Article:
By Raymond P. Diamond

The Gaza Monologues, co-directed by Fateh Azzam and Nathaniel Warren-White, captivated audiences at afternoon and evening sold-out houses at SPACE Gallery in Portland in February. The play was first written and performed in 2010 by a group of teenagers living through a previous era of wartime in Palestine, during which approximately 100,000 people were displaced and over 1,000 people were killed. 

“I started having terrifying dreams. All night I have a conflict within myself, between desire to sleep and fear of nightmares. … Sleep became a monster hiding behind my eyelids. I stay like that till morning; I don’t know when I slept and when I woke up.”

“I dream of living one day in freedom, and I don’t think that’s a big dream, but it’s hard to come true. … I’m tired of thinking, but I can’t stop it. But we have to pray that God will provide … and to you folks, goodbye.” 

– excerpts from The Gaza Monologues

The Gaza Monologues tells stories of horrors, tragedies, and martyrdom. The dialogue captures the day-to-day experiences of life during wartime, as well as the dreams shared by the young people who wrote these monologues over a decade ago. Musicians played timbao, a Brazilian drum; clarinet; and oud, a Middle Eastern stringed instrument resembling a lute. Immediately above the stage, a slideshow projected images from Palestine throughout the show. The images showed a battered country, with children and adults near the rubble of crumbled buildings, and other devastating images taken during three separate time periods: the 1948 Palestine conflict, 2010, and the months since October 7, when the current war began.

The cast included seven high school and college students, all passionate about telling the stories of lives caught in current and past conflicts within Gaza. Nathaniel Warren-White, one of the co-directors, raved about the cast, which includes students from Tunisia, Somalia, Iraq, and Sri Lanka, and several who grew up in Maine with different backgrounds like Italian and Jewish American. “We’ve got a wonderful cadre of kids from different backgrounds, actors from different backgrounds, bringing together their own feelings and their own life experiences to this moment … to me [this is why] doing one of these is so important in Maine.”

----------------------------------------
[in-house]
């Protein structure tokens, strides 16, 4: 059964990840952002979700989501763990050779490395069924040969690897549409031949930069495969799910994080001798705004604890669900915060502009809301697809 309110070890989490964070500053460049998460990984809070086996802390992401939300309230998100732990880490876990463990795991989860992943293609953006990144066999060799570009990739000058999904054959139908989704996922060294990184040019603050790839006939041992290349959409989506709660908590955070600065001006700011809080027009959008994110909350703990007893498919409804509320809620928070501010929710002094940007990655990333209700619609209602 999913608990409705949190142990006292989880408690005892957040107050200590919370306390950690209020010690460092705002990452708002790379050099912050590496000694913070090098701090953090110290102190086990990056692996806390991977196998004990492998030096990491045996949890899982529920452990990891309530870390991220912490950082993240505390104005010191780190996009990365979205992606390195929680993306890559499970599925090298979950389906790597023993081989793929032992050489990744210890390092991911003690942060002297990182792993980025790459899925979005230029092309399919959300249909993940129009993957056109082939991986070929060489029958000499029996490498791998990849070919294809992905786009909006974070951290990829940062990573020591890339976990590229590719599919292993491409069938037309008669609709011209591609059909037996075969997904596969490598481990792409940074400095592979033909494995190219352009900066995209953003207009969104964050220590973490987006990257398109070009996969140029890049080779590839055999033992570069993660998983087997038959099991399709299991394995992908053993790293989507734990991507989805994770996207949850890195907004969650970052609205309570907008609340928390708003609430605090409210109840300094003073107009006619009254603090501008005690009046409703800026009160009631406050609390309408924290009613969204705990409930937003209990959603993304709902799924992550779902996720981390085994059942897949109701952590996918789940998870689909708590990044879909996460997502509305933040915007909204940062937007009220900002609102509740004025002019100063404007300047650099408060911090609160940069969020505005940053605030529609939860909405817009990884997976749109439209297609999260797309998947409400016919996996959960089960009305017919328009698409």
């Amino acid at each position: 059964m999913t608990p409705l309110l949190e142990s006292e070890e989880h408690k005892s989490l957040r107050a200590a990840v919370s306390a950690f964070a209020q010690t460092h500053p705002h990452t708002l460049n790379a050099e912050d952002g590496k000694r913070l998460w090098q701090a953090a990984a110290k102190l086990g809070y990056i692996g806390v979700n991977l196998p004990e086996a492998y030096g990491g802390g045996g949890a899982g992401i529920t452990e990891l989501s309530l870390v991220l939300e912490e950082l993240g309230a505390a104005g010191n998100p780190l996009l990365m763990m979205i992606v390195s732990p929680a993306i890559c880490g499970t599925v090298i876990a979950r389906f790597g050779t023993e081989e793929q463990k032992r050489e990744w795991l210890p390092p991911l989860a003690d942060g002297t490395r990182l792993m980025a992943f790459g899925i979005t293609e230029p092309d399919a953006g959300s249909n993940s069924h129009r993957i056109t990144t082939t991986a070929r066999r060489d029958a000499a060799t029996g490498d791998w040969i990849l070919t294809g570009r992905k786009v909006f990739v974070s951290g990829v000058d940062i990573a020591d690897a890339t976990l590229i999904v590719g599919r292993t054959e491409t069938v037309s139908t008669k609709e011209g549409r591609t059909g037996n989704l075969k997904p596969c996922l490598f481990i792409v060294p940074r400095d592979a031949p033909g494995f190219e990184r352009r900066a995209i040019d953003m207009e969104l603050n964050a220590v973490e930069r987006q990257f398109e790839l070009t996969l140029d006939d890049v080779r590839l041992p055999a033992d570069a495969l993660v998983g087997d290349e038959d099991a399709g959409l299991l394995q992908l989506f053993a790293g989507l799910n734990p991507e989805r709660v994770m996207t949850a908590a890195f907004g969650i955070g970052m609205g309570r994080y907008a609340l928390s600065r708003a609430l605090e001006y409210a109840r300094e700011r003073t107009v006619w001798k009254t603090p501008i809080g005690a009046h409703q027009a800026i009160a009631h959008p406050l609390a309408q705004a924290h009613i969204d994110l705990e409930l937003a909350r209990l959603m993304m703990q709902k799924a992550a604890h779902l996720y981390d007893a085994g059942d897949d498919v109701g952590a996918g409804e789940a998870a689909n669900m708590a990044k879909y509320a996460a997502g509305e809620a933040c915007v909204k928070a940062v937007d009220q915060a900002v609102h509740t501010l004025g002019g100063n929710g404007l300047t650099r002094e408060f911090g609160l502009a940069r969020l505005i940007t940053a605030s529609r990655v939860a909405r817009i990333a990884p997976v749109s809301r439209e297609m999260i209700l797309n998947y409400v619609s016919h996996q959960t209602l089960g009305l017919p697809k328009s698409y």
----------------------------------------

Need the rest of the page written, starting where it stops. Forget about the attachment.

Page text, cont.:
Bowdoin Sophomore Rithmaka Karunadhara and other cast members during a final rehearsal.

“… dreams, security, hope, and the future, are all words that lose their meaning in a city that kills the smallest dream possible.” – excerpt from The Gaza Monologues

Initially, Warren-White and Azzam had planned on performing this rendition of The Gaza Monologues on November 29, 2023, in accordance with the International Day of Solidarity with the Palestinian People. However, they were rejected from many venues. “We couldn’t find a venue that was willing to let us stage the reading so we decided to postpone it and put together a full production instead,” said Warren-White. Their search led them to Casco Bay High School and Bowdoin College where they had connections with faculty. “We were very fortunate to find such talented, passionate young actors who wanted to be a part of the process,” he said. 

In the end, they were delighted when SPACE Gallery said they were willing to stage the production, and in a matter of days, the first performance had sold out and a second show needed to be added. That second show also sold out. 

Co-director Fateh Azzam

Co-director Fateh Azzam said, “Some of it is quite moving and horrendous –  frightening, in fact. … [The students] are trying to create an environment that might help an audience understand what it might be like to be a teenager in Gaza … under the bombs.” 

The response they received indicates that the directors, actors, and musicians reached the hearts of their audience. One audience member said the actors brought the human experience to the audience, and “let you feel the actual feelings of these young people in Gaza that happened. … And now, what month are we in?” 

Another audience member said, “I want to do everything that I can to support Palestine. There’s a lot of history there. … I [do not] understand how anyone can be disconnected from this.”

Co-director Nat Warren-White